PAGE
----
Modelling concrete material behaviour under high loading rates

Alaa Omar Swesi, Ali A. Abbas, Demetrios M. Cotsovos

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Abstract

The present work sets out to investigate numerically, by means of dynamic Nonlinear Finite-Element Analysis (NLFEA), the effect of the strain-rate exhibited under high loading rates (associated usually with blast and impact problems) on the material properties of structural concrete and the ensuing cracking process it undergoes. The numerical predictions obtained were initially validated against relevant published data obtained from tests on plain concrete prismatic and cylindrical specimens under increasing loading rates under direct or indirect tension, uniaxial compression and flexure. The numerical studies reveal that the responses under impact loading differ significantly from those under static loading once certain thresholds of loading rates are exceeded. The study builds on previous work [1-3], which has shown that the commonly observed stress-strain relationship of plain concrete specimens under high rates of loading actually describes dynamic structural response rather than material behaviour. A couple of finite element packages were used, in the present study, which adopt different approaches for modelling concrete material behaviour. The comparative analysis of the predictions obtained reveals that when realistically accounting for the brittle nature and the triaxiality which characterise concrete material behavior, the experimentally and numerically observed variation in specimen behaviour (under increasing loading rates) is primarily attributed to parameters associated with structural response and not, as widely considered, to strain-rate sensitivity of the material properties of structural concrete. Furthermore, it is shown that strain-rate sensitivity in concrete is based on an interpretation of the experimental evidence through the use of material models the analytical formulation of which depends heavily on parameters associated with post-failure mechanisms (i.e. strain softening, tension stiffening, shear-retention ability, etc) which attribute ductile characteristics to concrete material behaviour that is not compatible with its brittle nature. The response is also affected by the nature of the problem at hand (a wave propagation problem within a highly nonlinear material). Therefore, it is concluded that at the material level the numerical study shows that the effect of high loading rates on the behaviour of concrete is mainly linked to the development of inertia forces rather than strain-rate sensitivity of its material properties. Overall the aim of the present study is to provide insight into the effect of loading-rate on the mechanics underlying RC structural dynamic response under impact loading.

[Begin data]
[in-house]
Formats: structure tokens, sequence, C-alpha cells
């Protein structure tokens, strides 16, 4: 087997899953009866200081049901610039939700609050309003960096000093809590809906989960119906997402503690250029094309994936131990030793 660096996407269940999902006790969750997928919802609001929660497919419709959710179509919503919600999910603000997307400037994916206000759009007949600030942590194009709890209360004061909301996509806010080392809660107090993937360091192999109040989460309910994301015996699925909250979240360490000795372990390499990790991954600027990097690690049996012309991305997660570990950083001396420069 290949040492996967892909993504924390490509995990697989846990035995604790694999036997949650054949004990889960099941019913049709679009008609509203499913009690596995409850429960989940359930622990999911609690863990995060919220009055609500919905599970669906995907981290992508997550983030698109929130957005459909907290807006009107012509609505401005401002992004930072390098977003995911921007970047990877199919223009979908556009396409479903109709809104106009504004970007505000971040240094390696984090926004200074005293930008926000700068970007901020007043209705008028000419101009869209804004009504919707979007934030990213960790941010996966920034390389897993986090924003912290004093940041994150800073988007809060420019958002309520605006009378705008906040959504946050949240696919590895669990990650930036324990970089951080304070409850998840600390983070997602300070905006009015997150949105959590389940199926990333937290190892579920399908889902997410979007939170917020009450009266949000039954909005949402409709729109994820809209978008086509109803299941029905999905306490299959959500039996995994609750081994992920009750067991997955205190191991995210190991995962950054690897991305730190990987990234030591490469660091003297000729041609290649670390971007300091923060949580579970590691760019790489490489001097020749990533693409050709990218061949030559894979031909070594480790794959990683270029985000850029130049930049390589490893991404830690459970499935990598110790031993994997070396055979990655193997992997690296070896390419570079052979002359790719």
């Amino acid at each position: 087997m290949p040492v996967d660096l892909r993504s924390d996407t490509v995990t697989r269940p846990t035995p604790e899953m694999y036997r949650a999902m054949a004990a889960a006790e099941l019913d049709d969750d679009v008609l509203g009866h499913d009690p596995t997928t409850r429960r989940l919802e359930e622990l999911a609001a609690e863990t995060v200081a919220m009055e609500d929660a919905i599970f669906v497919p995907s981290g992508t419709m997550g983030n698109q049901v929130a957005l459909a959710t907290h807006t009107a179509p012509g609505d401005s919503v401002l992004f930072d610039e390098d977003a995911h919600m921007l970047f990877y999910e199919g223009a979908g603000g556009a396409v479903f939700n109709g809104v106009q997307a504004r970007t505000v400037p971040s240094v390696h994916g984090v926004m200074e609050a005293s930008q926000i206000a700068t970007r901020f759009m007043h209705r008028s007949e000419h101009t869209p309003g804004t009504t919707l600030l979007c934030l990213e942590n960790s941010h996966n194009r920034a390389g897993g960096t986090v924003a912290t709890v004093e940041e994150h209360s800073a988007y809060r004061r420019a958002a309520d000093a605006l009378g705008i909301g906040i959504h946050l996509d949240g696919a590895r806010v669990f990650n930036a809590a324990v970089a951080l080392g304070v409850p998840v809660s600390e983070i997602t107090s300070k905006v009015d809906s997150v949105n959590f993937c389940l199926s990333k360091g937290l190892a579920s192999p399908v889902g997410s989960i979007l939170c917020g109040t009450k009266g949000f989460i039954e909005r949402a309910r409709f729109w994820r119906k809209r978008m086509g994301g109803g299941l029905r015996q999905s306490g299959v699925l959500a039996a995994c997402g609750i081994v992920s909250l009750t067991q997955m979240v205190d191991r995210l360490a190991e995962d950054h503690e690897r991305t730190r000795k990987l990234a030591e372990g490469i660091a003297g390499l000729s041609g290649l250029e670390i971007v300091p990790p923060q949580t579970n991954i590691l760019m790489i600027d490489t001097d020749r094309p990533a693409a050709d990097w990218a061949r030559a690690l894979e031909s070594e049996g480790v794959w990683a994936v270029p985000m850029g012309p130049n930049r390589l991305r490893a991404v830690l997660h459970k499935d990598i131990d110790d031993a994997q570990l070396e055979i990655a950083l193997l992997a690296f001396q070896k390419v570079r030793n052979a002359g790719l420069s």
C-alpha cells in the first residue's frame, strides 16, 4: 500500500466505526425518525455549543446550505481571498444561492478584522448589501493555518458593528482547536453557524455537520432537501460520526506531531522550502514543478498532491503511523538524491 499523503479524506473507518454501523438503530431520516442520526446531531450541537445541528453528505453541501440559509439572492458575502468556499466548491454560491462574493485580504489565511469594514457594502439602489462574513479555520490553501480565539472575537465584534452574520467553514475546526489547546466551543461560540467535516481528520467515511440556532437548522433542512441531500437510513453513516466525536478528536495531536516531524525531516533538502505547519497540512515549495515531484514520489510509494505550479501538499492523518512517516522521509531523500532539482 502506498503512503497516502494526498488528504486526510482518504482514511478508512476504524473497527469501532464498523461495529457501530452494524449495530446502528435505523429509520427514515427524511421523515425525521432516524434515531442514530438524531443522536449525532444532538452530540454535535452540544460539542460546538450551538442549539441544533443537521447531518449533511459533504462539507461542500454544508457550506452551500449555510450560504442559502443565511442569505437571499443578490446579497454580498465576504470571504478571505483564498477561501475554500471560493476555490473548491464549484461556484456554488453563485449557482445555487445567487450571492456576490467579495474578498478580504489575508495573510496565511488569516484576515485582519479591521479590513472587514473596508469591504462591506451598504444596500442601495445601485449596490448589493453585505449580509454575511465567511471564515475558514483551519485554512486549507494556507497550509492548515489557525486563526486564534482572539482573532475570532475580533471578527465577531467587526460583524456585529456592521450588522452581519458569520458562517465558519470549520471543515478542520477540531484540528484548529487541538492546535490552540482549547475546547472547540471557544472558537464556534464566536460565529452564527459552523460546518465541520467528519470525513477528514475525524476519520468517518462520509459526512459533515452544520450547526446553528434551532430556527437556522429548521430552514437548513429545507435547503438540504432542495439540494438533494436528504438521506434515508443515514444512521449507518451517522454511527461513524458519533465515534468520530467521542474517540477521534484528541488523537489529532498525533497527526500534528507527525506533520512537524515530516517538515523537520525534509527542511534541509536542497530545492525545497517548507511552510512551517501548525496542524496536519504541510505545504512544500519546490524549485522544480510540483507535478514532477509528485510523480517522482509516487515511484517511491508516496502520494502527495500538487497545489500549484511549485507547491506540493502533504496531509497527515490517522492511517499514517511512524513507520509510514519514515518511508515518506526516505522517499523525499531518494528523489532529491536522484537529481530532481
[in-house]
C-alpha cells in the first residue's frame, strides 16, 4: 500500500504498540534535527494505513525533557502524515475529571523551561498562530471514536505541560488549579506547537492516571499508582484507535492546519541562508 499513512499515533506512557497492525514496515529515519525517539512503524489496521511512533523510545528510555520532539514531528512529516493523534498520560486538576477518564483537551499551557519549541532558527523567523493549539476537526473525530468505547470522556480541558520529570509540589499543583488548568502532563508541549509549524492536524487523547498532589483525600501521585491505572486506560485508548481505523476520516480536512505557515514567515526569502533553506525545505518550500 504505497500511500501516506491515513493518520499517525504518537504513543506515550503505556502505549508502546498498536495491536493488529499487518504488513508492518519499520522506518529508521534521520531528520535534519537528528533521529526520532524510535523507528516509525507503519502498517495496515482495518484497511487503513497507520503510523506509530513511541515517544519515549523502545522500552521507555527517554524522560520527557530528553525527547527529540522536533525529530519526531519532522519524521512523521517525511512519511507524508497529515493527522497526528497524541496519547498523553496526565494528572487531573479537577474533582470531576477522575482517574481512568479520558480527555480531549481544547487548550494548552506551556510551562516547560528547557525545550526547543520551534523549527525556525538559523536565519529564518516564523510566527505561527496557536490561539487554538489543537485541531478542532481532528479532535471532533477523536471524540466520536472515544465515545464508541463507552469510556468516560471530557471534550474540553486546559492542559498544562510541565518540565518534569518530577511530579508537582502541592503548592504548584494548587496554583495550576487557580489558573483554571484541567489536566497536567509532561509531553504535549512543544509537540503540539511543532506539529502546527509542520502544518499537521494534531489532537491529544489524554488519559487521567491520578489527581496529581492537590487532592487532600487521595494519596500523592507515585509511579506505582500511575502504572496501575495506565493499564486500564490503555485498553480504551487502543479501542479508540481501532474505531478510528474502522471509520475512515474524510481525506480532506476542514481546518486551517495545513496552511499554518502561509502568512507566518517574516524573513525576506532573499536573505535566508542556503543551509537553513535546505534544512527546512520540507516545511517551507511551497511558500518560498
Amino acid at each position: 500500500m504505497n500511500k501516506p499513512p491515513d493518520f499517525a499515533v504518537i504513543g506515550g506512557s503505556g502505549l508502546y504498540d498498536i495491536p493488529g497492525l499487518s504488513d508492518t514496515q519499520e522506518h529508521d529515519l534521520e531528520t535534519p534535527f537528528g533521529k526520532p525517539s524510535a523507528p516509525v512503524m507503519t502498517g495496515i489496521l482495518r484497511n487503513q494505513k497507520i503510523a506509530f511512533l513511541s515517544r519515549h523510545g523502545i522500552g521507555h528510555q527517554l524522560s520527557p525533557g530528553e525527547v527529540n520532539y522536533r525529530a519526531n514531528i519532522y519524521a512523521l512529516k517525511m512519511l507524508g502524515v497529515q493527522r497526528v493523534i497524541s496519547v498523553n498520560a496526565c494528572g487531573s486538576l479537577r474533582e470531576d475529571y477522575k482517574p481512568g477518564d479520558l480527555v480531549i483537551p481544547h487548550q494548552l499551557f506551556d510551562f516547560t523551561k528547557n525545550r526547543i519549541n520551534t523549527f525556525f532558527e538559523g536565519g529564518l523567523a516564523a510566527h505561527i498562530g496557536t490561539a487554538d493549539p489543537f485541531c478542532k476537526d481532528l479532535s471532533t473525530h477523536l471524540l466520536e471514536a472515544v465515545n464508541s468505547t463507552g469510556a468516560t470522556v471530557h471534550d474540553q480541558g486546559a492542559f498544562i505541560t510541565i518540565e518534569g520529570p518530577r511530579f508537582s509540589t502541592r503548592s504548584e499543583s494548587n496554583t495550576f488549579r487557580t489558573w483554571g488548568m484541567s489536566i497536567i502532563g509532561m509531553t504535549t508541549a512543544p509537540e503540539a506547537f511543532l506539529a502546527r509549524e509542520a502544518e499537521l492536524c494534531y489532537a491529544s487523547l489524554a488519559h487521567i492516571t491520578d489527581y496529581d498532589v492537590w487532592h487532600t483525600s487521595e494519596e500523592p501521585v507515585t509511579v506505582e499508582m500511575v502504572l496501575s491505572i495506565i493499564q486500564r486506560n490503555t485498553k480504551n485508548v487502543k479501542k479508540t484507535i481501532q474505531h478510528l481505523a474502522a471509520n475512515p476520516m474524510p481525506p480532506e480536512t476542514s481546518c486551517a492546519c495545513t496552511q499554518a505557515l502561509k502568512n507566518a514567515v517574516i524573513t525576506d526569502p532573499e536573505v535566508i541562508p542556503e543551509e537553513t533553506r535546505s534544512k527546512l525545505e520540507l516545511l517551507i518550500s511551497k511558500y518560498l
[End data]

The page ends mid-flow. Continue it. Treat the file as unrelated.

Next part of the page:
Original languageEnglish
Title of host publicationCOMPDYN 2017
Subtitle of host publicationProceedings of the 6th International Conference on Computational Methods in Structural Dynamics and Earthquake Engineering, 15 - 17 June 2017, Rhodes Island, Greece
PublisherNational Technical University of Athens
Pages3779-3794
Number of pages16
Volume2
ISBN (Electronic)9786188284425
DOIs
Publication statusPublished - Sep 2017

Keywords

  • Brittle behaviour
  • Concrete
  • Cracking
  • Finite-element analysis
  • Loading rate
  • Material properties
  • Nonlinear dynamic analysis
  • Software packages

ASJC Scopus subject areas

  • Computational Mathematics
  • Computers in Earth Sciences
  • Geotechnical Engineering and Engineering Geology

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